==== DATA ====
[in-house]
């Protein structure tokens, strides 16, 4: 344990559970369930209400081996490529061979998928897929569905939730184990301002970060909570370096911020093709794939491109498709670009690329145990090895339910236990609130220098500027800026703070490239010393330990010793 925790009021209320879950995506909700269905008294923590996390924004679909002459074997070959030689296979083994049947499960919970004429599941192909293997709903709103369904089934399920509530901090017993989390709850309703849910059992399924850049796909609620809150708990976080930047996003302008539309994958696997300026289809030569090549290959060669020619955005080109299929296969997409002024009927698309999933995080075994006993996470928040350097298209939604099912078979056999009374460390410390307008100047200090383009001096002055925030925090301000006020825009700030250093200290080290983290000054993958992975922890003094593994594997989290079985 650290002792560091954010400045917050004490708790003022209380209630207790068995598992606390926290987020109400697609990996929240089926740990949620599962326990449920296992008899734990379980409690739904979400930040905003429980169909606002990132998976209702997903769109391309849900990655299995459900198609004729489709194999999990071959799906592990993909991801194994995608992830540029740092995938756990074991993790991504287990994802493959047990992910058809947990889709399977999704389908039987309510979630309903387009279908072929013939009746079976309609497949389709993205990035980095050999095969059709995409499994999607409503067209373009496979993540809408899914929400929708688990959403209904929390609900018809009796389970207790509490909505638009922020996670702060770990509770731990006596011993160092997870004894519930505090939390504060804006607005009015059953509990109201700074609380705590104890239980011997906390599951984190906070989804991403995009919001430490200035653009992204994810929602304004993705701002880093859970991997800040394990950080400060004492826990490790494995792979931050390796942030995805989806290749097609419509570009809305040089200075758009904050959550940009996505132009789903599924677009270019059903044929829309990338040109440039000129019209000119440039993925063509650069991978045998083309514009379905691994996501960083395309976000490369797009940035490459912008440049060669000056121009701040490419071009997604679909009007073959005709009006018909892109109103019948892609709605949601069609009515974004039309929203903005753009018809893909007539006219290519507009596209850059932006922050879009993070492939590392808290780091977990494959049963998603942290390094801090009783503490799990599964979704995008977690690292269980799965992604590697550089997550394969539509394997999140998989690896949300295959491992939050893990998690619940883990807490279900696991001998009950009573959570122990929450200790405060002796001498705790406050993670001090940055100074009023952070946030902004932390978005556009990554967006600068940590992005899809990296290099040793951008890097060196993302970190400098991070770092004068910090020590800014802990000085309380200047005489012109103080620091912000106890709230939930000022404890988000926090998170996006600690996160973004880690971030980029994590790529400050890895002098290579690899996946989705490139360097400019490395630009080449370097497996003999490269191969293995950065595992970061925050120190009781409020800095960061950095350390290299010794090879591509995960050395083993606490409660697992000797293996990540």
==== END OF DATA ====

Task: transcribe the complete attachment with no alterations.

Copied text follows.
[in-house]
């Protein structure tokens, strides 16, 4: 344990559970369930209400081996490529061979998928897929569905939730184990301002970060909570370096911020093709794939491109498709670009690329145990090895339910236990609130220098500027800026703070490239010393330990010793 925790009021209320879950995506909700269905008294923590996390924004679909002459074997070959030689296979083994049947499960919970004429599941192909293997709903709103369904089934399920509530901090017993989390709850309703849910059992399924850049796909609620809150708990976080930047996003302008539309994958696997300026289809030569090549290959060669020619955005080109299929296969997409002024009927698309999933995080075994006993996470928040350097298209939604099912078979056999009374460390410390307008100047200090383009001096002055925030925090301000006020825009700030250093200290080290983290000054993958992975922890003094593994594997989290079985 650290002792560091954010400045917050004490708790003022209380209630207790068995598992606390926290987020109400697609990996929240089926740990949620599962326990449920296992008899734990379980409690739904979400930040905003429980169909606002990132998976209702997903769109391309849900990655299995459900198609004729489709194999999990071959799906592990993909991801194994995608992830540029740092995938756990074991993790991504287990994802493959047990992910058809947990889709399977999704389908039987309510979630309903387009279908072929013939009746079976309609497949389709993205990035980095050999095969059709995409499994999607409503067209373009496979993540809408899914929400929708688990959403209904929390609900018809009796389970207790509490909505638009922020996670702060770990509770731990006596011993160092997870004894519930505090939390504060804006607005009015059953509990109201700074609380705590104890239980011997906390599951984190906070989804991403995009919001430490200035653009992204994810929602304004993705701002880093859970991997800040394990950080400060004492826990490790494995792979931050390796942030995805989806290749097609419509570009809305040089200075758009904050959550940009996505132009789903599924677009270019059903044929829309990338040109440039000129019209000119440039993925063509650069991978045998083309514009379905691994996501960083395309976000490369797009940035490459912008440049060669000056121009701040490419071009997604679909009007073959005709009006018909892109109103019948892609709605949601069609009515974004039309929203903005753009018809893909007539006219290519507009596209850059932006922050879009993070492939590392808290780091977990494959049963998603942290390094801090009783503490799990599964979704995008977690690292269980799965992604590697550089997550394969539509394997999140998989690896949300295959491992939050893990998690619940883990807490279900696991001998009950009573959570122990929450200790405060002796001498705790406050993670001090940055100074009023952070946030902004932390978005556009990554967006600068940590992005899809990296290099040793951008890097060196993302970190400098991070770092004068910090020590800014802990000085309380200047005489012109103080620091912000106890709230939930000022404890988000926090998170996006600690996160973004880690971030980029994590790529400050890895002098290579690899996946989705490139360097400019490395630009080449370097497996003999490269191969293995950065595992970061925050120190009781409020800095960061950095350390290299010794090879591509995960050395083993606490409660697992000797293996990540």